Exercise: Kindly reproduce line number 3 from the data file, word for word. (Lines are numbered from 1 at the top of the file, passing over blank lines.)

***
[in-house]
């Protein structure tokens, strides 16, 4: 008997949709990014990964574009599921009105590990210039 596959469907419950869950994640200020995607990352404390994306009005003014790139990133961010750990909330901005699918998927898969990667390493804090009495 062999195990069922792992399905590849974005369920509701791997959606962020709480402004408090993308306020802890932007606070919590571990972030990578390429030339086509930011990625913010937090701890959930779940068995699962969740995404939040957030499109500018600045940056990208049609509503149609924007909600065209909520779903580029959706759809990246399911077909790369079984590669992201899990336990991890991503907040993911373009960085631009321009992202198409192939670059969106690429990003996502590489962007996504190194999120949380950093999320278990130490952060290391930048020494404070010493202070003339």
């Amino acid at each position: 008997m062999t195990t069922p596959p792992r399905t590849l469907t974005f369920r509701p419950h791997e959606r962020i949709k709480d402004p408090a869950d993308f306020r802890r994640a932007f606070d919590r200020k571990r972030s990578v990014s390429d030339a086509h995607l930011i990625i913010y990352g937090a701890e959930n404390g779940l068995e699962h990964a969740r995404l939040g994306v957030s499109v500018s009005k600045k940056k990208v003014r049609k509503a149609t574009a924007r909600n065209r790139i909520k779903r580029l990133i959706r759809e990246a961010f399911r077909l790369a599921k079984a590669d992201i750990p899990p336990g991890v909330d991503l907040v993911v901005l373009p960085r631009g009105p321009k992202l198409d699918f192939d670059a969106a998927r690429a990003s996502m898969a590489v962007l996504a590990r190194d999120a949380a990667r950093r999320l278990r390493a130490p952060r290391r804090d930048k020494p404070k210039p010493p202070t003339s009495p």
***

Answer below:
């Amino acid at each position: 008997m062999t195990t069922p596959p792992r399905t590849l469907t974005f369920r509701p419950h791997e959606r962020i949709k709480d402004p408090a869950d993308f306020r802890r994640a932007f606070d919590r200020k571990r972030s990578v990014s390429d030339a086509h995607l930011i990625i913010y990352g937090a701890e959930n404390g779940l068995e699962h990964a969740r995404l939040g994306v957030s499109v500018s009005k600045k940056k990208v003014r049609k509503a149609t574009a924007r909600n065209r790139i909520k779903r580029l990133i959706r759809e990246a961010f399911r077909l790369a599921k079984a590669d992201i750990p899990p336990g991890v909330d991503l907040v993911v901005l373009p960085r631009g009105p321009k992202l198409d699918f192939d670059a969106a998927r690429a990003s996502m898969a590489v962007l996504a590990r190194d999120a949380a990667r950093r999320l278990r390493a130490p952060r290391r804090d930048k020494p404070k210039p010493p202070t003339s009495p």